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Low testosterone (Low T) is characterized by a deficiency of the male sex hormone testosterone. The effects of testosterone on the body include:
Low T can be caused either by an error in the communication between the brain and the testes, or by a malfunction of testosterone synthesis within the testes. Low testosterone can cause a variety of symptoms, including a reduced sex drive, mood changes, and erectile dysfunction. The incidence rates of low T increase with age, form 20% from men 60 and above to 50% for men over the age of 80.
While we typically associate testosterone with men, women also produce testosterone, which plays an important role in sexual health for both men and women. Testosterone stimulates sexual desire, libido, arousal, and increases sexual satisfaction—it also helps women maintain optimal body function by helping maintain bone density, muscle mass, and a healthy energy level. Women with low T can experience many of the effects that men do, like decreased libido, chronic fatigue, and low mood, but most often to a lesser degree than men. Due to serious side effects, doctors are very cautious about prescribing testosterone to women, and when they do, are extremely conservative with dosing.
Testosterone is produced when the brain signals the testes to make the hormone. If there is an error in this communication or if the testes malfunction and cannot produce the normal amount of testosterone, a person’s testosterone levels may fall to low levels. This failure to produce a sufficient amount of testosterone is known as hypogonadism. If low T occurs due to a malfunction in the testes, it is known as primary hypogonadism. If low T occurs due to an error in brain/testes communication, it is known as secondary hypogonadism.
According to a 2010 study published in the Journal of Advanced Pharmaceutical Technology and Research, the causes of hypogonadism are as follows:
The following factors may influence your risk of developing low testosterone:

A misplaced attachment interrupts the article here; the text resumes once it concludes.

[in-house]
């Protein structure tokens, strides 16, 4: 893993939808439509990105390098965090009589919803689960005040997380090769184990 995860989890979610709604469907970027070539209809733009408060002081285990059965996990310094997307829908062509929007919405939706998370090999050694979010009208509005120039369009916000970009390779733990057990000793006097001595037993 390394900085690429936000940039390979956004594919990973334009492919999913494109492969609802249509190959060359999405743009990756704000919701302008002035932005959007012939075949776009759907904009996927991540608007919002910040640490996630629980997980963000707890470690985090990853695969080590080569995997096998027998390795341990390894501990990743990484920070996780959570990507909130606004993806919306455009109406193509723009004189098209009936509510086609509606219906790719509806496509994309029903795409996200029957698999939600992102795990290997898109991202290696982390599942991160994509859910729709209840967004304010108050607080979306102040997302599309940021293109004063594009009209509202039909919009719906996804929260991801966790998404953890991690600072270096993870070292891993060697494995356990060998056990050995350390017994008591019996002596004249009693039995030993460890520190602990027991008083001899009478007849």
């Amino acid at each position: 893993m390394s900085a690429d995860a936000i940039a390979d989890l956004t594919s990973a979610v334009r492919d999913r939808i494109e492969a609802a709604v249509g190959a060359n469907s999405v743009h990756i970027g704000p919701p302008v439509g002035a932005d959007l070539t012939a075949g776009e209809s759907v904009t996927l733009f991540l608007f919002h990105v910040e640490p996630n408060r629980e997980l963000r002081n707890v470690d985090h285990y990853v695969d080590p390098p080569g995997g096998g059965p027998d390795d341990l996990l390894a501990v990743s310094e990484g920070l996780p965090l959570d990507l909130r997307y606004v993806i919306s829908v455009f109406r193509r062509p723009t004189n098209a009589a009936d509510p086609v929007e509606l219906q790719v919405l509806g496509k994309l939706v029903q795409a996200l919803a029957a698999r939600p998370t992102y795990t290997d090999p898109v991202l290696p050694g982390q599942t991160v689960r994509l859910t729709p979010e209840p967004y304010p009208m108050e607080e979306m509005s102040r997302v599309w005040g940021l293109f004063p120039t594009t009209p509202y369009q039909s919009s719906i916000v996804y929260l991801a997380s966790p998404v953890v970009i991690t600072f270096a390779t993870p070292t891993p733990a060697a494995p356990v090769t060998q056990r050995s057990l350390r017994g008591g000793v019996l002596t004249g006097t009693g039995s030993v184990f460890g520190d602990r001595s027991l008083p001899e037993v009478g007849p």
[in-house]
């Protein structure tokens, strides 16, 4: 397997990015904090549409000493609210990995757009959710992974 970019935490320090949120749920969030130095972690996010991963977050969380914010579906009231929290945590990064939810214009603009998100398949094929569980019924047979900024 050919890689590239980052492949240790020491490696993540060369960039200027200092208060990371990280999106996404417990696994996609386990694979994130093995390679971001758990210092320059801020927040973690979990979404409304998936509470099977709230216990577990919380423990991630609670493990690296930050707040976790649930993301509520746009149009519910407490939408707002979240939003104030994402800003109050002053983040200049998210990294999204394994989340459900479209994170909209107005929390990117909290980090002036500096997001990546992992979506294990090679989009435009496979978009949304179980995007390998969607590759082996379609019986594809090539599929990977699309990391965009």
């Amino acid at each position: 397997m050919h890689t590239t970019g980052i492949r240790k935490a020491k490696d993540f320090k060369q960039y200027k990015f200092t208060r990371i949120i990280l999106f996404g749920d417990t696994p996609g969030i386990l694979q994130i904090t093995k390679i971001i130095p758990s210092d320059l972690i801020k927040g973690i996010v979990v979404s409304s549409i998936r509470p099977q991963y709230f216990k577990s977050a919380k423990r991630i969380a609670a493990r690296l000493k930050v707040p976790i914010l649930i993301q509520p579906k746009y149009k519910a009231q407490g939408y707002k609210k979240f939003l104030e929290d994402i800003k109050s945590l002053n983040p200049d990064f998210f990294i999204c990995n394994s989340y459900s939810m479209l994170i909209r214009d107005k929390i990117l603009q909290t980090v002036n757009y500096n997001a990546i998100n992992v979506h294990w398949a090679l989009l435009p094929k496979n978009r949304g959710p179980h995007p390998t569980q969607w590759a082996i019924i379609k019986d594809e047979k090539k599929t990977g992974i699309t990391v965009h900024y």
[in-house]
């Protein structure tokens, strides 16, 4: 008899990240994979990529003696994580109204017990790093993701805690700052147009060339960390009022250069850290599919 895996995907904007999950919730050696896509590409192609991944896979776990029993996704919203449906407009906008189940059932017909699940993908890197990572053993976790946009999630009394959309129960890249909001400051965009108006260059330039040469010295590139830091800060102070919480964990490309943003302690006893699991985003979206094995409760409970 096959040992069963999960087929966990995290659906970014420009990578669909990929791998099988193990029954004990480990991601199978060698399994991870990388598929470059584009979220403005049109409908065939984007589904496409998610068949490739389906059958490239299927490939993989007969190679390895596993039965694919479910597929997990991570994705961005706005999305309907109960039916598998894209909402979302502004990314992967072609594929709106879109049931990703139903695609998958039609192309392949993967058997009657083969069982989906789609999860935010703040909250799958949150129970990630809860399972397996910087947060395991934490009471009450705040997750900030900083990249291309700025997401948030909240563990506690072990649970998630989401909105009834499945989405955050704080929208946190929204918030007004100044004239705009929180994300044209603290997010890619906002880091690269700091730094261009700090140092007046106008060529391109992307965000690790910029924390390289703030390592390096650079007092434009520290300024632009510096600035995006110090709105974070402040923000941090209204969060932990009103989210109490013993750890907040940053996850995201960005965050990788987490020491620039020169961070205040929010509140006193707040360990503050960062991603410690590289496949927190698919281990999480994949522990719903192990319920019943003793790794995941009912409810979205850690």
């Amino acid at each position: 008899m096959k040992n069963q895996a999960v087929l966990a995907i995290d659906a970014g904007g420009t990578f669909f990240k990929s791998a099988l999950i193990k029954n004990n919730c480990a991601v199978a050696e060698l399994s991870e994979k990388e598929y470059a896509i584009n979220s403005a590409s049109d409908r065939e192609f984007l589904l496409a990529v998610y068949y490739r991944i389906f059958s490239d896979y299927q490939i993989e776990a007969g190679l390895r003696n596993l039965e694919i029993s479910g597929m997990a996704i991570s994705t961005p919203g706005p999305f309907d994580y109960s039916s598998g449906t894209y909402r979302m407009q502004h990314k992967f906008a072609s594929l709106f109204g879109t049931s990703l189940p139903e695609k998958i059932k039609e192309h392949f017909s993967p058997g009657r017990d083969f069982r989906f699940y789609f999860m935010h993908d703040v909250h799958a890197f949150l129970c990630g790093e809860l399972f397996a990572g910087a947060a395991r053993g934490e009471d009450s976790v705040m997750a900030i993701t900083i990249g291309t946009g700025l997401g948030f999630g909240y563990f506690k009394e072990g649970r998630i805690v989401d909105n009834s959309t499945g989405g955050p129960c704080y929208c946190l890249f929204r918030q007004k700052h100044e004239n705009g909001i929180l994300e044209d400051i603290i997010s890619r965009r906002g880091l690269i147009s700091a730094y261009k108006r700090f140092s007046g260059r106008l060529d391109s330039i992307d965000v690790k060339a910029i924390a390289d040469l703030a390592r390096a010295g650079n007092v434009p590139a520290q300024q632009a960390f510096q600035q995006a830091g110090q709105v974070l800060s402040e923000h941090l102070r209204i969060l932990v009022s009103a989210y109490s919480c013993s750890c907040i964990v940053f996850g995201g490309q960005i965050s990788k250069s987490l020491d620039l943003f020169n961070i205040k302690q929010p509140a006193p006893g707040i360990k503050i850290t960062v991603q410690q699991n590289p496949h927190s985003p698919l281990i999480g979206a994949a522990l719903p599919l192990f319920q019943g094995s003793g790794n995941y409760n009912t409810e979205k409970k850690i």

Before arriving at a diagnosis of low T, your doctor may conduct the following tests:
Physical exam and medical history to assess your risk of developing low testosterone as well as record any symptoms and/or physical signs of the condition.
Blood tests to measure the level of testosterone in the blood. There are three forms of testosterone in the blood:
The normal range for testosterone levels is 300-1200 nanograms per deciliter (ng/dl). Testosterone levels below 300 ng/dl are considered to be low T.
The following may be symptoms of low testosterone:
Most cases of low T are treatable with testosterone therapy. The duration of the treatment depends largely on the cause of the low T. If the cause of low T is treatable, then it is possible that treatment will be temporary. However if the cause of low T is not treatable, testosterone therapy in some form may need to continue indefinitely.
Low testosterone is relatively hard to detect and is therefore not regularly screened for. Men at high risk for low T, such as:
may be tested for low T by their doctors at regular checkups. If you experience any of the symptoms of low testosterone, contact your doctor.
Certain causes of low testosterone are unpreventable. However, there are several things that you can do to lower your risk of developing low T. These include:
The main form of treatment for low T is testosterone therapy. Testosterone therapy comes in several different forms:
The following side effects may occur as a result of testosterone therapy:
The following alternative treatments may help boost testosterone levels:
If you feel that you are experiencing any of the symptoms of low T, contact a doctor.
If you are undergoing treatment for low T and experience any of the following, contact a doctor immediately:
**Contact emergency services, these may be signs of a heart attack
To find a urologist in your area, visit The Urology Care Foundation
You may want to ask your doctor the following questions:
For more information on low T, visit:
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